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For almost all of the hundreds upon hundreds of players heading to compete in the World Championships taking place in Chiba, Japan there is the standard prize purse of a couple hundred thousand dollars waiting to be paid out in the main event. For a smaller subset of those players there is the Team Championship with its guaranteed minimum payout of a thousand dollars per team member. For an even smaller subset—a dozen grizzled Magic Online grinders—there is shot at a first prize that exceeds all in the main event save the $45,000 for first place. I am talking, of course, about the Magic Online World Championship that will take place during Worlds on December 9-12. From the fact sheet:
ADMISSION: FREE – No Tix, No Product for Limited, Invitation only
PRIZE SUPPORT: Prizes paid as follows:
The winner of the MTGO World Championship will win more money than the second-place finisher in the Worlds main event, and the last-place finishers will earn the equivalent of a 16th-place finish in the main event. With such heady prizes on the line, the invites for these twelve players did not come easy. Players earned a seat at this event throughout the calendar year via ten invitation-only Season Championships, one slot for a Last Chance Qualifier, and one slot awarded to the Magic Online Player of the Year.
Let's meet the competitors, who not only won a chance to play in the Magic Online World Championship but also earned a berth in the main event, which for some of these players will be their first taste of Premier Event competition.
The first slot of the season went to twenty-one-year-old Christopher O'Bryant (ceobry01 on Magic Online) from Lexington, Kentucky. Christopher earned his seat with the ubiquitous Thopter Depths deck that dominated the last days of seven-year Extended. O'Bryant came to Magic after getting his start playing a children's card game.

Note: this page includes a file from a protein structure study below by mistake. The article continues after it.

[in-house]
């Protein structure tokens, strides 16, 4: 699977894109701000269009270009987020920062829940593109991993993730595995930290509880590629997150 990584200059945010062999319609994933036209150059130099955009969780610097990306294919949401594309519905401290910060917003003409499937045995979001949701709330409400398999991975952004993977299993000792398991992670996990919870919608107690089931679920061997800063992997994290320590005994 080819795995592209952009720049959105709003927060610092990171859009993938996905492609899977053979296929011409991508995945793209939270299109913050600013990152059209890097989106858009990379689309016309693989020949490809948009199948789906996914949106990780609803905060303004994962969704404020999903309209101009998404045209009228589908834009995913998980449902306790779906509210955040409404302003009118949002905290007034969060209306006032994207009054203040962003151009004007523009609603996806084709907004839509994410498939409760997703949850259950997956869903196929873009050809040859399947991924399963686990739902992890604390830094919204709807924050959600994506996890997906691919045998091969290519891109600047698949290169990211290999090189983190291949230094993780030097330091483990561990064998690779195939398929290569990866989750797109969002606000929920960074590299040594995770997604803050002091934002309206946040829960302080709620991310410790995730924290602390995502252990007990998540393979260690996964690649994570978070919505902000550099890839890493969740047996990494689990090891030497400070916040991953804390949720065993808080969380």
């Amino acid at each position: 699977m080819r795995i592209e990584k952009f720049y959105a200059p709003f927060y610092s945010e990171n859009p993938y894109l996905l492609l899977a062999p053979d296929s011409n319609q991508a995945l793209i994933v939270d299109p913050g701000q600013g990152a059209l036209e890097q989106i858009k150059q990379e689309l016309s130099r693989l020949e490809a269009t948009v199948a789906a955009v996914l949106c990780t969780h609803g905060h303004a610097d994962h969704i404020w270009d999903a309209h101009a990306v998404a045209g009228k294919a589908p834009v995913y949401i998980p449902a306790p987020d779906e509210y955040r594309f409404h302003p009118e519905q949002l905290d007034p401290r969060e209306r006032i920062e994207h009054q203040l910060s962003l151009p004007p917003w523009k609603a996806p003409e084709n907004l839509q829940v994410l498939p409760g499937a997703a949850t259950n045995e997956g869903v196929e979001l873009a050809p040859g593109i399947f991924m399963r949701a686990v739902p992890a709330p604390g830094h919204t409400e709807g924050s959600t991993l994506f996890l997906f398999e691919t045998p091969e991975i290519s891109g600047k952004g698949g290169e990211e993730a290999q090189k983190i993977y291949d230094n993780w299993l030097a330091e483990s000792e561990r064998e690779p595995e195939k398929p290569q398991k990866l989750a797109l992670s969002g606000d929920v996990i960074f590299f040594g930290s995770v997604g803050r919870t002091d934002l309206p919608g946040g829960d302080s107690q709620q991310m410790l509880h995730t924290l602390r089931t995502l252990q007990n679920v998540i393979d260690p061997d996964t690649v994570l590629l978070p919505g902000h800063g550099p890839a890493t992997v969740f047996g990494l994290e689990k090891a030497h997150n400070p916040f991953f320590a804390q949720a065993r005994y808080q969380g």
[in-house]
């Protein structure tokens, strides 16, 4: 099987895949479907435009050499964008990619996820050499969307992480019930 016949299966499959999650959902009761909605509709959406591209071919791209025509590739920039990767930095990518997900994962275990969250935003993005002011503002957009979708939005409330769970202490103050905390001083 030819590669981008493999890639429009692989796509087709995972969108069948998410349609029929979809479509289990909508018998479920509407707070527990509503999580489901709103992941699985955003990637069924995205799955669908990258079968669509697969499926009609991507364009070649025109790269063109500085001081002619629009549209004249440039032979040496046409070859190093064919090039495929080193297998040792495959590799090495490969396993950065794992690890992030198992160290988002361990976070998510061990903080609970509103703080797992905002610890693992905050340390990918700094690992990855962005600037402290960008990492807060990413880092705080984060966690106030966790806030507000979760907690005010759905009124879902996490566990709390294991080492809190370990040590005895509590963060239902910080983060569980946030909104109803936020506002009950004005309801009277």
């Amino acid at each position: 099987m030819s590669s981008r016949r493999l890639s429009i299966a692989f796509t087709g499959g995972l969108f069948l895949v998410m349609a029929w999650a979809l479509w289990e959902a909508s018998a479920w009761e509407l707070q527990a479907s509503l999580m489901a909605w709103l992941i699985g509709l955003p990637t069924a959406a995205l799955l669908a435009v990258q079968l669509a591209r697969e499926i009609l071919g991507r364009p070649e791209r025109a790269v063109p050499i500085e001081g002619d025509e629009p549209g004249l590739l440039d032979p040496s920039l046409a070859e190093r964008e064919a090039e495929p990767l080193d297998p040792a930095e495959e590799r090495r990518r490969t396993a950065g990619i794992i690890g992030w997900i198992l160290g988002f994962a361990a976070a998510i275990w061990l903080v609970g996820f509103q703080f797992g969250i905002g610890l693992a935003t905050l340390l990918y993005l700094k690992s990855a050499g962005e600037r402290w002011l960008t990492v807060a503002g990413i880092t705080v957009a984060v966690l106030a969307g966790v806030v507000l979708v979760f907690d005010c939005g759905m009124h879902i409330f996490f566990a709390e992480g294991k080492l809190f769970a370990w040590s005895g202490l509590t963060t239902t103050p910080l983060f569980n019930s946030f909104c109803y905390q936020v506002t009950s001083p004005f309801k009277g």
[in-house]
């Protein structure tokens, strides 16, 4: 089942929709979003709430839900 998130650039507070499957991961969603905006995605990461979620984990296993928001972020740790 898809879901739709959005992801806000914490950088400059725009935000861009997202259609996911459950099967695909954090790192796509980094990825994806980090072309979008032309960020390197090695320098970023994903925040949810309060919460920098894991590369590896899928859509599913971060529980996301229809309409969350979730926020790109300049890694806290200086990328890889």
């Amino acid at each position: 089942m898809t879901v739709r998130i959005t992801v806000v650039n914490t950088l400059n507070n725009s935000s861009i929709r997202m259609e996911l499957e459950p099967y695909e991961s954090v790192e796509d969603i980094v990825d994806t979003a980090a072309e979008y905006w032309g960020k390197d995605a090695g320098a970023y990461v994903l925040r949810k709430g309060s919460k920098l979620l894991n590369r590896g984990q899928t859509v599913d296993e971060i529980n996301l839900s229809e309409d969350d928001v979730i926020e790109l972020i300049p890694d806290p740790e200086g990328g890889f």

"I would see other players with cards from a different game and they got me interested in Magic," said Christopher in a previous interview. He went on to explain why he identifies himself mostly as an online player. "School takes up too much time for me to keep up with paper Magic and travel to different events. I haven't played in a paper event since States and that was the first one in a while before that."
"The two things that make it way better is not having to shuffle your deck ever—such a time saver—and also not having to keep your collection organized," he continued. "A paper collection is such a pain to keep organized and can be expensive too if you go the distance. What makes [Magic Online] a little worse is the anonymous aspect of the game play as you can't see your opponent, and don't know who they are."
Next up was twenty-one-year-old Reid Duke (reiderrabbit on Magic Online) from Sugar Loaf, NY. Reid, who has been playing Magic since he was five years old, has been enjoying success this year both offline and online. As a result his World Championship qualification is the second of three straight Pro Tours he has qualified for.
"Amsterdam was my first PT. I qualified on rating after having a couple of good live tournaments in a row. I qualified for Worlds and Paris by winning online tournaments," Reid explained. While he was happy and excited about Worlds his main focus was definitely on the Magic Online event. "My main goal is to win the Magic Online Championship Series."
When asked about his competitors, Reid identified Logan Nettles as one of the players most likely to win, but admitted: "I spend most of my time throwing darts at a picture of Brad Nelson."
While he will split his time between online and offline events Reid has been logging some extra time at the computer in anticipation of the event.
"Often, I don't play at all, but lately it has been twenty to twenty-five hours per week," said Reid of his Magic Online play pattern. According to Reid it should be an essential part of any Magic player's regimen. "I can't imagine trying to be a serious player without MTGO. I can play any time I want to, I can play against a hundred new opponents in a day, and I get sixteen more Pro Tour Qualifiers in a season."
The third season's winner was Brad Nelson. While all of the players competing in the MOCS have a shot at winning $70,000 if they string together two first-place finishes, it is hard to not imagine the player most likely to do that right now would be none other than MTGO's FFfreaK. Brad is coming into Worlds with a 15-point lead in the Player of the Year race, has made the Top 8 of a Pro Tour twice this season, made the Top 8 of U.S. Nationals, and ferociously (if the picture is to be believed) won a Grand Prix. Not bad for a player who made his Pro Tour debut last season in Honolulu.